Screentime is essential but not sufficient. While the protagonist is on screen, he should be driving the scene. Or rather: his desire/objective should be driving it. Any other character can be central to the scene but the objective should be related to the protagonist’s. If this sounds too technical, try an example: say the hero’s objective is to save her son from the hands of his kidnappers and a particular sequence is about finding the last person who saw him. A scene may show how the antagonist prevents the hero from finding that person. Though it may seem as if the antagonist is driving the scene, its purpose can be easily traced back to the protagonist’s main objective. Action can also be: resisting strongly to act. Andie MacDowell’s character in SEX, LIES AND VIDEOTAPE is a good example of that.
4. Empathy: Share the desire
Most paying audiences want to forget they are watching a movie. They want to be absorbed by it. To achieve this, ideally you should make them feel as if they have moved into the hero’s mind, as if they become the protagonist for the duration of the movie. This complete identification is ideal but not essential. Empathy is. Where lies the distinction?
Michael Hague (photo) has a five point test to create empathy with the protagonist: likability, sympathy, jeopardy, humor and power. Those elements certainly help but I believe the real test for empathy lies in the degree to which we share the protagonist’s desire. If identification means wanting to be the hero, than empathy means wanting to be what the hero wants to be*.
(*Note after publishing: Rightfully, Jack Brislee points out although he loved KENNY, he did not share the ambition of wanting to be a top rate outdoor toilet contractor. He is right, but not until the credits roll. Until that point, you think and feel with the protagonist and you share the desire. Take DOWNFALL, about the last days of Hitler. Some perfectly sane people have told me how they felt sorry for the character in the movie, although that very character explicitly expresses how he doesn’t care if the German people would be wiped out. If they can’t win the war, they’re too weak to deserve the Third Reich anyway. Wow… Why do we feel sorry for such a character? Because for (at least part of) the duration of the movie, we feel his desire and the pain of not being able to fulfill it.)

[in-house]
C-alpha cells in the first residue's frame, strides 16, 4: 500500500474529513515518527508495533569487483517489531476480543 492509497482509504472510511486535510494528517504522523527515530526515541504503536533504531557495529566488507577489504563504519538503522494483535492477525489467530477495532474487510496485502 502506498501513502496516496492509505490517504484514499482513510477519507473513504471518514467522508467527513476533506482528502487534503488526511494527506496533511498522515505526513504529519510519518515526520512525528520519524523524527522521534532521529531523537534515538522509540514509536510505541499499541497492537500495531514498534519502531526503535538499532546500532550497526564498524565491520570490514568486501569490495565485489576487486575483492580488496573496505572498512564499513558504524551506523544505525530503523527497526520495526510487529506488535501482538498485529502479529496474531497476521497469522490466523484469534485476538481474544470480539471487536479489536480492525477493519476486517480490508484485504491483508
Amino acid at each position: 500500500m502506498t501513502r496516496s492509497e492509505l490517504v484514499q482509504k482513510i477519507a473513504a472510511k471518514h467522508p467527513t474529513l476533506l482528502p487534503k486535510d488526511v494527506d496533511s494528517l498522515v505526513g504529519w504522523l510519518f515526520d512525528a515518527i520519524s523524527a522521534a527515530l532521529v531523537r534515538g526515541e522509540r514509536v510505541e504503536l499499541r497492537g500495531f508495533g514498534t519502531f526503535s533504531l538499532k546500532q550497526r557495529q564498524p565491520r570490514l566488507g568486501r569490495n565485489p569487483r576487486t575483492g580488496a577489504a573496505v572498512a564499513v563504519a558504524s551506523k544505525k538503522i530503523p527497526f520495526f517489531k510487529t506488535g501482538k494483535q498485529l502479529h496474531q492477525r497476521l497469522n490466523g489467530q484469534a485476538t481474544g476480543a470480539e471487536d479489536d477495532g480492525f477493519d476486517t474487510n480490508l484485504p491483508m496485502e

5. Point of view: Single vs. Multi vs. Omni
In his book STORY (link on the right) McKee says: “the exclusive Point of View of the protagonist is a creative discipline. […] The result is a tight, smooth, memorable character and story.” Seeing the world through the eyes of the hero often helps us understand his desire and therefore it enhances empathy. It makes it easier to plot the hero’s main story arc and it guarantees ample screen time.
McKee claims “[single PoV] is the far more difficult way to tell story.” Here I disagree. Not limiting yourself in this way will make it infinitely harder to write a story that works for the screen. Bottom line: if your story is in trouble, try rewriting it from a single POV. It may be a shortcut to resolving a lot of issues…
PARALLEL NARRATIVE: BABEL
Writer Arriaga bends the rules of screenwriting but compensates by telling each of the four parallel stories as a class example of traditional narrative: four protagonists with strong desires, major obstacles and a three act journey each.
HAPPY FEET is a hugely successful movie, and deservedly so. Still I suspect the ending could have been more gratifying had Miller stuck to the Pixar way of developing story.
Karel Segers wrote his first produced screenplay at age 17. Today he is a story analyst with experience in acquisition, development and production. He has trained students worldwide, and worked with half a dozen Academy Award nominees. Karel speaks more European languages than you have fingers on your left hand, which he is still trying to find a use for in his hometown of Sydney, Australia. The languages, not the fingers.